A school minister at Phillips Exeter Academy asked a male student who had been accused of sexual misconduct to bake bread for his alleged victim as an “act of penance,” The Boston Globe reports.
The odd arrangement, reported by the Globe‘s Spotlight team, comes amid a closer examination of how New England’s elite boarding schools have handled sexual misconduct on campus. In May, the Globe reported that an award-winning teacher and administrator at Phillips Exeter had admitted in recent years to sexual misconduct decades earlier, but the school had failed to disclose that to its students and alumni.
But these questions aren’t all about indiscretions in the distant past.
Last fall, 17-year-old student Michaella Henry told administrators that a male student had put his hands under her shirt and grabbed her backside as she repeatedly said, “No,” she told the Globe.
But rather than take the story to police, school Rev. Robert Thompson gathered the alleged perpetrator, Chukwudi “Chudi” Ikpeazu, and Henry together to work out their differences, according to the Globe.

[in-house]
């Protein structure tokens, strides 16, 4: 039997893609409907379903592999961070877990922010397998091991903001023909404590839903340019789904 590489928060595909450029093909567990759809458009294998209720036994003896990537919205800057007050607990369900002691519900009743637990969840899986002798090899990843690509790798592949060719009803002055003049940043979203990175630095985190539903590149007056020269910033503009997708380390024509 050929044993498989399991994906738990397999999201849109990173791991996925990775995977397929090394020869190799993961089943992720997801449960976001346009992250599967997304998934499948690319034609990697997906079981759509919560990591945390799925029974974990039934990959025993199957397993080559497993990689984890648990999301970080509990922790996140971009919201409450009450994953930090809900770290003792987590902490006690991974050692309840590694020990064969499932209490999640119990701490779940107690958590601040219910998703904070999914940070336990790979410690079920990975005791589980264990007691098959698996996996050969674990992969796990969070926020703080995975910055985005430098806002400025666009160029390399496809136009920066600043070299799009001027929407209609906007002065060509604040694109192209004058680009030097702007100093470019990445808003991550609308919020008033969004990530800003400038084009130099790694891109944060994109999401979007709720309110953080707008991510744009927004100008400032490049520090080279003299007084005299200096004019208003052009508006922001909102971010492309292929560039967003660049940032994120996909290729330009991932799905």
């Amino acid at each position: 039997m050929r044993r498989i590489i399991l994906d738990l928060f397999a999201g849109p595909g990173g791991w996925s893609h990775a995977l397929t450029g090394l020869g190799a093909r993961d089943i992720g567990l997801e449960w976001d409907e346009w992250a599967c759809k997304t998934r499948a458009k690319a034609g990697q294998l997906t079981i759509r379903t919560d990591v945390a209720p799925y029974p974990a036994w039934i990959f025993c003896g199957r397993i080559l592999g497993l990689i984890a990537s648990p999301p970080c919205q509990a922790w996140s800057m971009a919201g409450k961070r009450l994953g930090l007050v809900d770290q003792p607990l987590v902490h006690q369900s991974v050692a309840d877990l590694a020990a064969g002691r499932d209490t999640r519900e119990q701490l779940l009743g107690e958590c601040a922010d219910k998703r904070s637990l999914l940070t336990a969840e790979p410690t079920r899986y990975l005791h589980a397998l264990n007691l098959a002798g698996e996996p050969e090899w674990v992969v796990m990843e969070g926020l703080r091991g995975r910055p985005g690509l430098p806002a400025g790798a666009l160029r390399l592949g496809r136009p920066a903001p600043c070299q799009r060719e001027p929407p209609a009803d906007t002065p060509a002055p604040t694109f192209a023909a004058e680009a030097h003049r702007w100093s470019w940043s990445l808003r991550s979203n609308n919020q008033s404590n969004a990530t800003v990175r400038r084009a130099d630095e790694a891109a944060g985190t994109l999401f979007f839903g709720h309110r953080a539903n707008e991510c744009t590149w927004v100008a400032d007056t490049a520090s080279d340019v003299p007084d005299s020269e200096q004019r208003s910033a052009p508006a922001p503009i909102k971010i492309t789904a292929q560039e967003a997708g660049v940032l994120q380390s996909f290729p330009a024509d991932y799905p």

Out of that meeting came an agreement that Ikpeazu would bake a weekly serving of “monkey bread” and deliver it to her, the Globe reports:
At the minister’s urging, the young man also agreed to an “act of penance”: baking bread and delivering it to Michaella for the rest of the year. The Rev. Robert Thompson praised Michaella for accepting the arrangement, later writing, “You did a great service for Chudi, because you gave him an opportunity to express his regret and to take responsibility for what he had done.”
But the agreement just added to Henry’s stress, as she was pushed to meet with Ikpeazu on a weekly basis.
She eventually reported the incident to police in the spring, and Ikpeazu is facing arraignment on a misdemeanor charge of sexual assault in August, the Globe reports.
You can read the full story at The Boston Globe.